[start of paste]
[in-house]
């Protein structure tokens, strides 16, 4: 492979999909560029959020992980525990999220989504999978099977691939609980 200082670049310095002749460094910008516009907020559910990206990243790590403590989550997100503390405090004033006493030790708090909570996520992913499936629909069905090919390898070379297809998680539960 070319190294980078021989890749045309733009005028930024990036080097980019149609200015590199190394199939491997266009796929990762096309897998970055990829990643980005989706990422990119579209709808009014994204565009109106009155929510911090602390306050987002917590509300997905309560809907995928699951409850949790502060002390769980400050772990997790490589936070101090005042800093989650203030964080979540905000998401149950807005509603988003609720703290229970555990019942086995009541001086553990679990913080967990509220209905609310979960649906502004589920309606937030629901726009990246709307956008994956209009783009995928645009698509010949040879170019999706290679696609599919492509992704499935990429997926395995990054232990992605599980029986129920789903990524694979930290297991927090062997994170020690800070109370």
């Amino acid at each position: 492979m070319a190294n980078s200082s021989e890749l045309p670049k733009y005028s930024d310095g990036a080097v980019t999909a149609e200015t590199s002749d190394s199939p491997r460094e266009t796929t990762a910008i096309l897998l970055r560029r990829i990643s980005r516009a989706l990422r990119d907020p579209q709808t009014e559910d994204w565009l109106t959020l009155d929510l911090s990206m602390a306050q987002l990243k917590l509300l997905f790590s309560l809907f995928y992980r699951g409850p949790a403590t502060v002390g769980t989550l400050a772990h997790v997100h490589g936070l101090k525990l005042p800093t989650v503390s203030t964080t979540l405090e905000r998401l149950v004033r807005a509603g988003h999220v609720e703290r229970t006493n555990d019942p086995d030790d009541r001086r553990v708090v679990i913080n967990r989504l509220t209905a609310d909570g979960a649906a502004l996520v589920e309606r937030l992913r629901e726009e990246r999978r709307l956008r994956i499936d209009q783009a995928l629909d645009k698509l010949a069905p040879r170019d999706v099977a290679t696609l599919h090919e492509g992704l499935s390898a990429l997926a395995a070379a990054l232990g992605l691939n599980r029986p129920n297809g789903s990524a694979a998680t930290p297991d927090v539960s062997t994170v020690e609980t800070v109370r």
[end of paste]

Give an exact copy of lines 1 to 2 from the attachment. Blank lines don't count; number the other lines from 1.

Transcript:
[in-house]
């Protein structure tokens, strides 16, 4: 492979999909560029959020992980525990999220989504999978099977691939609980 200082670049310095002749460094910008516009907020559910990206990243790590403590989550997100503390405090004033006493030790708090909570996520992913499936629909069905090919390898070379297809998680539960 070319190294980078021989890749045309733009005028930024990036080097980019149609200015590199190394199939491997266009796929990762096309897998970055990829990643980005989706990422990119579209709808009014994204565009109106009155929510911090602390306050987002917590509300997905309560809907995928699951409850949790502060002390769980400050772990997790490589936070101090005042800093989650203030964080979540905000998401149950807005509603988003609720703290229970555990019942086995009541001086553990679990913080967990509220209905609310979960649906502004589920309606937030629901726009990246709307956008994956209009783009995928645009698509010949040879170019999706290679696609599919492509992704499935990429997926395995990054232990992605599980029986129920789903990524694979930290297991927090062997994170020690800070109370």